The Second Circuit yesterday affirmed the insider trading conviction of the principal of a potential acquiror who, in breach of a nondisclosure agreement with a potential target company, had provided a tippee with nonpublic information about an impending acquisition of the target. The decision in United States v. Chow held that:

  • The nondisclosure agreement (“NDA”) between the transaction parties created a duty to keep information about the potential transaction confidential and not to use it for any purpose other than the transaction;
  • The defendant tipper violated that agreement by providing information to the tippee, who purchased significant amounts of the target’s shares before the transaction was announced;
  • The evidence supported the jury’s finding that the tipper had intentionally provided material, nonpublic information (“MNPI”) to the tippee; and
  • The tipper had received a sufficient personal benefit in exchange for providing MNPI.


The Chow case involved the attempted acquisition of a U.S. semiconductor manufacturer by an entity allegedly affiliated with the Chinese government.  At several points during the acquisition effort, the tipper (Chow), on behalf of the potential acquiror, and the target had signed NDAs providing that the parties would not disclose or use any proprietary information of the other party except for the potential transaction and that “[t]he fact of the exploration and evaluation of a potential strategic transaction” was itself confidential. The parties also had taken other precautions to keep their negotiations confidential.

During the negotiation process, the tipper allegedly communicated multiple times with the tippee (Yin) and supposedly provided information about the negotiations. The communications allegedly occurred close to significant points in the transaction process, including the making of offers and the exchange of a draft merger agreement. The tippee bought large amounts of the target’s shares for multiple accounts shortly after those communications. The tippee then sold about half of those shares on the day the transaction was announced.  (The deal ultimately was blocked by the Committee on Foreign Investment in the United States.)

The tipper was prosecuted for insider trading under § 10(b) of the Exchange Act, securities fraud under 18 U.S.C. § 1348, and conspiracy to commit securities fraud.  The jury convicted the tipper on some (but not all) of the insider trading counts relating to the tippee’s purchases and on the securities-fraud and conspiracy counts.

The tipper appealed, arguing that the NDA did not create a duty of confidentiality, the evidence did not prove an intentional breach of the NDA, and the tipper had not sought or received a personal benefit. The Second Circuit affirmed the conviction.

Second Circuit’s Decision

The court first held that the NDA imposed a legal duty of confidentiality on the tipper, that the tipper breached that duty in allegedly disclosing information about the transaction, and that this breach of duty created liability under the misappropriation theory of insider trading. The court noted that SEC Rule 10b5-2 expressly addresses this situation: it states that, “[w]henever a person agrees to maintain information in confidence,” “a ‘duty of trust or confidence’ exists.”

The court also held that the jury had received sufficient evidence to conclude that the tipper had intentionally disclosed MNPI to the tippee. The two had known each other for at least five years; the tipper had “a strong interest in being able to communicate with” the tippee; the tipper’s phone had five numbers stored for the tippee; and the tipper had revealed more than “his own thoughts” about the progress of the merger negotiations.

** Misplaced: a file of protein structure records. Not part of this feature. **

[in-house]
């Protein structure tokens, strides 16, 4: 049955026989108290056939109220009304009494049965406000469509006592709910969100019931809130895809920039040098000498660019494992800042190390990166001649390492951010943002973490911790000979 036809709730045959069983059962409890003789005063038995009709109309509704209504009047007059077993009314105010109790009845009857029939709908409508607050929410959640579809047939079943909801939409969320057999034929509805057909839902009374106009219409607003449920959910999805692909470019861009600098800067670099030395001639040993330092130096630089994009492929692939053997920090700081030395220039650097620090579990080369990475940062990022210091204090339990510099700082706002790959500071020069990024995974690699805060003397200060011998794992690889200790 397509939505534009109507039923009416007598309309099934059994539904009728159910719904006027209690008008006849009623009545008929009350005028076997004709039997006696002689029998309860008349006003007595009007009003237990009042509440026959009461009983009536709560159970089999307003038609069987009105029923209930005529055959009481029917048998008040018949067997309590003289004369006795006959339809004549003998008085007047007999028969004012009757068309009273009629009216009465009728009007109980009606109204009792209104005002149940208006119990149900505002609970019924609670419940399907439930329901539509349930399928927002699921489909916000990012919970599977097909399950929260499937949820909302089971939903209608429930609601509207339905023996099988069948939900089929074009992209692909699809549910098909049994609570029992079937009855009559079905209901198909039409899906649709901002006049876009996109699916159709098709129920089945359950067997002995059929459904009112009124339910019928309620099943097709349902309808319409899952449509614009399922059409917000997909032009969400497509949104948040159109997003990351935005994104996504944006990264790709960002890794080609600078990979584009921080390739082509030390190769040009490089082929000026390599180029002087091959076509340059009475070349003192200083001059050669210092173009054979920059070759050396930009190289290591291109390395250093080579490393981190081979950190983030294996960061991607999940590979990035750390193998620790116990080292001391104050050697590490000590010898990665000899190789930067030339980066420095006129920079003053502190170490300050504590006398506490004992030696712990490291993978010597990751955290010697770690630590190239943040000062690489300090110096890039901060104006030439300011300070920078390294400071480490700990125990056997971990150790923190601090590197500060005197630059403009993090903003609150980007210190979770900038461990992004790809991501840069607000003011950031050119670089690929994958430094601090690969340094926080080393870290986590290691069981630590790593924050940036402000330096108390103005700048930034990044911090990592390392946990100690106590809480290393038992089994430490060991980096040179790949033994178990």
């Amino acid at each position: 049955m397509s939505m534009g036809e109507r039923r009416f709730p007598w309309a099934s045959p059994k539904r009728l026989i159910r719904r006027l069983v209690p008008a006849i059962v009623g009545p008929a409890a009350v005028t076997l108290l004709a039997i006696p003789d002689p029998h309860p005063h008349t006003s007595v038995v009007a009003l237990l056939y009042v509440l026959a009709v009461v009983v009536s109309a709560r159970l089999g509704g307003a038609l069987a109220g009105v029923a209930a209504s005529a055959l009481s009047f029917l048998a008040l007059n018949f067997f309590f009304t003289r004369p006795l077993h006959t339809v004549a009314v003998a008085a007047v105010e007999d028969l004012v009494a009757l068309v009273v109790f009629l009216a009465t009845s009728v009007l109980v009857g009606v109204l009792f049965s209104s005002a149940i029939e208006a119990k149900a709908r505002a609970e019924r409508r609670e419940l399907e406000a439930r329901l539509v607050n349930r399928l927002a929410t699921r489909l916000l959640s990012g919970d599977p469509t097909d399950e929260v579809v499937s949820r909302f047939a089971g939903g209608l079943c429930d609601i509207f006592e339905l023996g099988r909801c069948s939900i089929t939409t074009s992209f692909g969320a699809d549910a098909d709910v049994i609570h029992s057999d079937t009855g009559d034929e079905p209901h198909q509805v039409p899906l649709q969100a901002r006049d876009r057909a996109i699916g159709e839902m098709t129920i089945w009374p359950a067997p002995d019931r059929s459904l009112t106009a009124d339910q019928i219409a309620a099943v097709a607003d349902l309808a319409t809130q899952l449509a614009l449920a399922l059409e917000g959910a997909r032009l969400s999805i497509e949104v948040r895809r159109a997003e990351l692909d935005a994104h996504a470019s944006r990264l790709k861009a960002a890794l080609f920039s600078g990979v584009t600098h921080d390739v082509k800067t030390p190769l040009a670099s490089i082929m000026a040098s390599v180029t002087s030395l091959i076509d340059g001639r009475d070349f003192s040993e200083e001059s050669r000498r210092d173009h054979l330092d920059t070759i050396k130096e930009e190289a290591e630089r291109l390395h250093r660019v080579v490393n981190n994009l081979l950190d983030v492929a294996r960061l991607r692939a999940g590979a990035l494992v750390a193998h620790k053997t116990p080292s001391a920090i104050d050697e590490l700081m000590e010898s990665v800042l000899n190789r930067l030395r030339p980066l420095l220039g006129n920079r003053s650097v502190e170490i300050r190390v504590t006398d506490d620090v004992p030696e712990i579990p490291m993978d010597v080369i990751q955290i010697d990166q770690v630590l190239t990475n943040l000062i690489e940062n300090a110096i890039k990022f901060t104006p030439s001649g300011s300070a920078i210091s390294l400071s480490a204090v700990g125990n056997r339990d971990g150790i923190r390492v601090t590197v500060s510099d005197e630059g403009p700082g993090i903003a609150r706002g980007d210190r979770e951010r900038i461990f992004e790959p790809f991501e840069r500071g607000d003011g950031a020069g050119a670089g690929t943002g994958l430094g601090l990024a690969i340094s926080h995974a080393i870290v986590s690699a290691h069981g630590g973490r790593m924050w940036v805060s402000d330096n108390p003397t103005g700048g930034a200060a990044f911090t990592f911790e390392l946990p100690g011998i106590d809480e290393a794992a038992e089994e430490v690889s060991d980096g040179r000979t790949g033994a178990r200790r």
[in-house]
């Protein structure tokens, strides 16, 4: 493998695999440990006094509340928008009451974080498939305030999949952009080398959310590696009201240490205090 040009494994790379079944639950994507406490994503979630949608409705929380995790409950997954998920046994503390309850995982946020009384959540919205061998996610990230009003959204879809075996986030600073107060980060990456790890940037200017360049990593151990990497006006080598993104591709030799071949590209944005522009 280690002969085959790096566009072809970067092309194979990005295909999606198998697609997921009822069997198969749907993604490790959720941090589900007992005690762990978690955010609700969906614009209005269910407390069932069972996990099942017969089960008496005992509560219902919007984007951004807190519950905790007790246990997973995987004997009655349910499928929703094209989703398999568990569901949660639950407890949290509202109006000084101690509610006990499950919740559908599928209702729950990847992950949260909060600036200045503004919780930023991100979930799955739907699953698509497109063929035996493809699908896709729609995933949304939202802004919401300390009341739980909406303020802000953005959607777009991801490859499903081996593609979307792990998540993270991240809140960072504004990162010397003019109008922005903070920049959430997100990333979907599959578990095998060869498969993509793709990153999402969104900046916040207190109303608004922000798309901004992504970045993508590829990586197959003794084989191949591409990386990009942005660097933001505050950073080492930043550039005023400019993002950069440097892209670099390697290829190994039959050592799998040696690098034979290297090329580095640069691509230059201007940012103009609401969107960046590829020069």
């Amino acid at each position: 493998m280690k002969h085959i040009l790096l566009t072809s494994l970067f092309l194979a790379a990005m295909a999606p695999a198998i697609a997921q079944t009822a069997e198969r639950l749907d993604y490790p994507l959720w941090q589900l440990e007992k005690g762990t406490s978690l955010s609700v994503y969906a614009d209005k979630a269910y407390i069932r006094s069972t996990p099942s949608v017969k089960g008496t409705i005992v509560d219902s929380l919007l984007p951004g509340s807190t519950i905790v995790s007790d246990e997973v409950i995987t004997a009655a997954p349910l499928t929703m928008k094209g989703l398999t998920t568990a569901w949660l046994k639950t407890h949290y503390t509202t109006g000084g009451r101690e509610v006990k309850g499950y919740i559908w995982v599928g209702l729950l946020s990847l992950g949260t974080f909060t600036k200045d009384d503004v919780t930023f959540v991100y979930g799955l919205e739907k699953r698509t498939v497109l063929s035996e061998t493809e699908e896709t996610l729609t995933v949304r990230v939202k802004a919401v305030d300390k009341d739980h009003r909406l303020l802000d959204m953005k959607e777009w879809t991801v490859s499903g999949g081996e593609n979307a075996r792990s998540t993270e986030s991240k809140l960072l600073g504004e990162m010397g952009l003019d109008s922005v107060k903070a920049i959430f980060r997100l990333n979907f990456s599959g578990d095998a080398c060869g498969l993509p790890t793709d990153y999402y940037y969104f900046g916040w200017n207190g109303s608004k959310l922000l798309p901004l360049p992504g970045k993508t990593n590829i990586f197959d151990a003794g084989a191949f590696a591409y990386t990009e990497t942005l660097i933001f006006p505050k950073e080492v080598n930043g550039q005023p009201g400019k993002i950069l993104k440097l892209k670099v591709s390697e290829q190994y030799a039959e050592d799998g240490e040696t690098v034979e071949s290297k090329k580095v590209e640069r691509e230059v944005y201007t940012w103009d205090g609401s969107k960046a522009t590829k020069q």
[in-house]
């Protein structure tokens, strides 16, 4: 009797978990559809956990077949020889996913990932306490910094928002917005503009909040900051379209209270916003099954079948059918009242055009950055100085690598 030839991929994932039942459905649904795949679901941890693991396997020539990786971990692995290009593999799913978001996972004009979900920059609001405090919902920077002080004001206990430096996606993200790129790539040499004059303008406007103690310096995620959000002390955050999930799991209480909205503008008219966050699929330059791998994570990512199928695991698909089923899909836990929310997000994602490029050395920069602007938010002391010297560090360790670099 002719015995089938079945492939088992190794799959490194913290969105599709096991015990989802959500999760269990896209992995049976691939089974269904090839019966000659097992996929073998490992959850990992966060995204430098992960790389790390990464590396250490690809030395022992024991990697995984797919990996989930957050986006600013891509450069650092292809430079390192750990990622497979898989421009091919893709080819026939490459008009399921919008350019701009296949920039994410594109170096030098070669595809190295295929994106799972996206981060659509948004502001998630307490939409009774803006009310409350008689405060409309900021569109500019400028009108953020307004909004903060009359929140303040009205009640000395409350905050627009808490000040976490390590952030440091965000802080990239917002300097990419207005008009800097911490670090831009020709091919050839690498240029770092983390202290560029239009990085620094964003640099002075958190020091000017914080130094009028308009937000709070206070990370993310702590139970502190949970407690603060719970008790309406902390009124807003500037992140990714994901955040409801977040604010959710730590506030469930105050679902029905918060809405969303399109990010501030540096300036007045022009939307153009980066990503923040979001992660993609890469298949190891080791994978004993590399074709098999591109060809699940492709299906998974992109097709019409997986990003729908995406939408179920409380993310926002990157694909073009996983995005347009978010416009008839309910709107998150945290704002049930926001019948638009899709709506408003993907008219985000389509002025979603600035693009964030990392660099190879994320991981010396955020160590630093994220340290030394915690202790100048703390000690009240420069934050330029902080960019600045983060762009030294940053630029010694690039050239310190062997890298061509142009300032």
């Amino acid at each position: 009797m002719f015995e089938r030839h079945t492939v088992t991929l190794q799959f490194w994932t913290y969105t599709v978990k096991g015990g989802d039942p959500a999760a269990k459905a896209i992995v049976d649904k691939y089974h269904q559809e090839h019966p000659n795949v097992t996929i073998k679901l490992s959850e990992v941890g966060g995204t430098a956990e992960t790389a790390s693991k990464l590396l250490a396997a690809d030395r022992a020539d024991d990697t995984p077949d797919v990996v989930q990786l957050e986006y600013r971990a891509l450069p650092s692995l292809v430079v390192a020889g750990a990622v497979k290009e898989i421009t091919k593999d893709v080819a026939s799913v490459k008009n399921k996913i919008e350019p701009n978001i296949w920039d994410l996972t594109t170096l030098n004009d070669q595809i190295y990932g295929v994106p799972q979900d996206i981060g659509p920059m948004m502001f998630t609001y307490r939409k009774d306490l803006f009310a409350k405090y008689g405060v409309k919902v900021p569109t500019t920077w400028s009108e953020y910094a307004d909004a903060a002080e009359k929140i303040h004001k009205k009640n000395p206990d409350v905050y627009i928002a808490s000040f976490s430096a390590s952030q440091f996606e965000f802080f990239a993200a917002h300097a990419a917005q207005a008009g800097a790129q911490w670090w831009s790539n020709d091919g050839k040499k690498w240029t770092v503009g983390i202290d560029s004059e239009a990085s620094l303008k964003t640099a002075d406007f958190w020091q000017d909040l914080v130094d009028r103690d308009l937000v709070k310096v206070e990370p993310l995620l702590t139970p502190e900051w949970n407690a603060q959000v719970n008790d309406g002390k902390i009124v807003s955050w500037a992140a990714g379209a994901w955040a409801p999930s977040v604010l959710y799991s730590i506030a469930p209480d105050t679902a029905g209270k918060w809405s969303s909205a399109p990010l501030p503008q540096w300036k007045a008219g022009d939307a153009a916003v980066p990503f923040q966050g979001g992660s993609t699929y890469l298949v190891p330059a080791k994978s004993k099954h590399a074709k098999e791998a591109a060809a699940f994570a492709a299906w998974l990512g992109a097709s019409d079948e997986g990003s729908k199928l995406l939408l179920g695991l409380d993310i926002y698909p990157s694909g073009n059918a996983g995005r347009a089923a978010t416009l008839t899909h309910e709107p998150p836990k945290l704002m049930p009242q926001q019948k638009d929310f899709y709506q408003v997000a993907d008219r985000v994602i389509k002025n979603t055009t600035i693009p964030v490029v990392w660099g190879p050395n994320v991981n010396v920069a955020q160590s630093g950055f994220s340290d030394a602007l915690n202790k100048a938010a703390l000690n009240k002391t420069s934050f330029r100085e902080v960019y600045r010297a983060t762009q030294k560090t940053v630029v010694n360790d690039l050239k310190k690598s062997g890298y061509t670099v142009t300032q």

Perhaps most interesting was the Second Circuit’s treatment of the personal-benefit requirement: the requirement that a tipper receive some type of personal benefit in exchange for providing MNPI to a tippee.  The court reiterated its prior ruling that “the government need not show that the tipper expected or received a specific or tangible benefit in exchange for the tip, and that the personal benefit element is satisfied where there is evidence that the tipper intend[ed] to benefit the . . . recipient.”

The court first recited specific types of benefits that the tipper allegedly had received: the tipper had asked the tippee to provide him with analyst reports on the semiconductor industry and to recommend possible limited partners for the tipper’s business venture; the tippee had given the tipper information about other manufacturers and users of the target’s main product; the tippee had his used contacts with investment bankers to connect the tipper with an analyst knowledgeable about the target’s product; and the tippee had sent the tipper gifts of wine and cigars.

But the court seemed to focus more on the other aspect of the personal-benefit requirement, which finds a sufficient personal benefit where the tipper intends to benefit the tippee even without receiving anything specific in return. The court found the record sufficient to support inferences that the tipper had “knowingly and intentionally breached his duty of confidentiality by disclosing material nonpublic information as to the prospects for a merger agreement between [the target] and [the tipper’s] fund, intending for [the tippee] to make trades based on that information.”


The Chow decision does not break new ground on any of the issues it addressed. In fact, the court’s discussion of the NDA and the legal duty it created relied heavily on the court’s 2020 decision in United States v. Kosinski (we blogged about that case here).

But the personal-benefit discussion, although not novel, reinforces that such a benefit can exist even where the tipper does not receive something in exchange for the tip. An intent to benefit the tippee and enable him or her to trade on MNPI can suffice.